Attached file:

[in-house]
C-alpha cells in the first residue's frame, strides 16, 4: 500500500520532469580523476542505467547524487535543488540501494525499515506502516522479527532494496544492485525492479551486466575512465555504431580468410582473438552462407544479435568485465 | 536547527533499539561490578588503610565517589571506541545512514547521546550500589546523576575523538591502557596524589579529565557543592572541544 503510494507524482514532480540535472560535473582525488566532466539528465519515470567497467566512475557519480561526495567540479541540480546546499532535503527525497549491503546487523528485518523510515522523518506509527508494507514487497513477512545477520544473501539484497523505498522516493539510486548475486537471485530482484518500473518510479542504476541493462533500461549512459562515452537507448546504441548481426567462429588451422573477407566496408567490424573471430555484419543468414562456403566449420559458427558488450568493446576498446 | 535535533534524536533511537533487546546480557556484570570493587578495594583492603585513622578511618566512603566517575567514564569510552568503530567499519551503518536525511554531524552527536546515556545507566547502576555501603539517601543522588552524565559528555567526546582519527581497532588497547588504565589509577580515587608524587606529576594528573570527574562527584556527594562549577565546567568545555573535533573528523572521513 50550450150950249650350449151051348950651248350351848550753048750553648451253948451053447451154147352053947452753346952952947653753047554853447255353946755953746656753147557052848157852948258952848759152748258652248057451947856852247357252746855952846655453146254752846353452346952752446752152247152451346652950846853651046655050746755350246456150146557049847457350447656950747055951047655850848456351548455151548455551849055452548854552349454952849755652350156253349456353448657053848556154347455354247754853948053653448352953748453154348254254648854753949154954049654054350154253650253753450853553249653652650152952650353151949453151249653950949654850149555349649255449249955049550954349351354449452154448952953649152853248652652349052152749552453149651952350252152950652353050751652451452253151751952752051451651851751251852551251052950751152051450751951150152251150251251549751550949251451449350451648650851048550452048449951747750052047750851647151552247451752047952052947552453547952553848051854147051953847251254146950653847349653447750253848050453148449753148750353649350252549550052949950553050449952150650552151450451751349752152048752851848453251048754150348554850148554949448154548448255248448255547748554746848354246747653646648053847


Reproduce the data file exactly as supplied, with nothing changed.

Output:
[in-house]
C-alpha cells in the first residue's frame, strides 16, 4: 500500500520532469580523476542505467547524487535543488540501494525499515506502516522479527532494496544492485525492479551486466575512465555504431580468410582473438552462407544479435568485465 | 536547527533499539561490578588503610565517589571506541545512514547521546550500589546523576575523538591502557596524589579529565557543592572541544 503510494507524482514532480540535472560535473582525488566532466539528465519515470567497467566512475557519480561526495567540479541540480546546499532535503527525497549491503546487523528485518523510515522523518506509527508494507514487497513477512545477520544473501539484497523505498522516493539510486548475486537471485530482484518500473518510479542504476541493462533500461549512459562515452537507448546504441548481426567462429588451422573477407566496408567490424573471430555484419543468414562456403566449420559458427558488450568493446576498446 | 535535533534524536533511537533487546546480557556484570570493587578495594583492603585513622578511618566512603566517575567514564569510552568503530567499519551503518536525511554531524552527536546515556545507566547502576555501603539517601543522588552524565559528555567526546582519527581497532588497547588504565589509577580515587608524587606529576594528573570527574562527584556527594562549577565546567568545555573535533573528523572521513 50550450150950249650350449151051348950651248350351848550753048750553648451253948451053447451154147352053947452753346952952947653753047554853447255353946755953746656753147557052848157852948258952848759152748258652248057451947856852247357252746855952846655453146254752846353452346952752446752152247152451346652950846853651046655050746755350246456150146557049847457350447656950747055951047655850848456351548455151548455551849055452548854552349454952849755652350156253349456353448657053848556154347455354247754853948053653448352953748453154348254254648854753949154954049654054350154253650253753450853553249653652650152952650353151949453151249653950949654850149555349649255449249955049550954349351354449452154448952953649152853248652652349052152749552453149651952350252152950652353050751652451452253151751952752051451651851751251852551251052950751152051450751951150152251150251251549751550949251451449350451648650851048550452048449951747750052047750851647151552247451752047952052947552453547952553848051854147051953847251254146950653847349653447750253848050453148449753148750353649350252549550052949950553050449952150650552151450451751349752152048752851848453251048754150348554850148554949448154548448255248448255547748554746848354246747653646648053847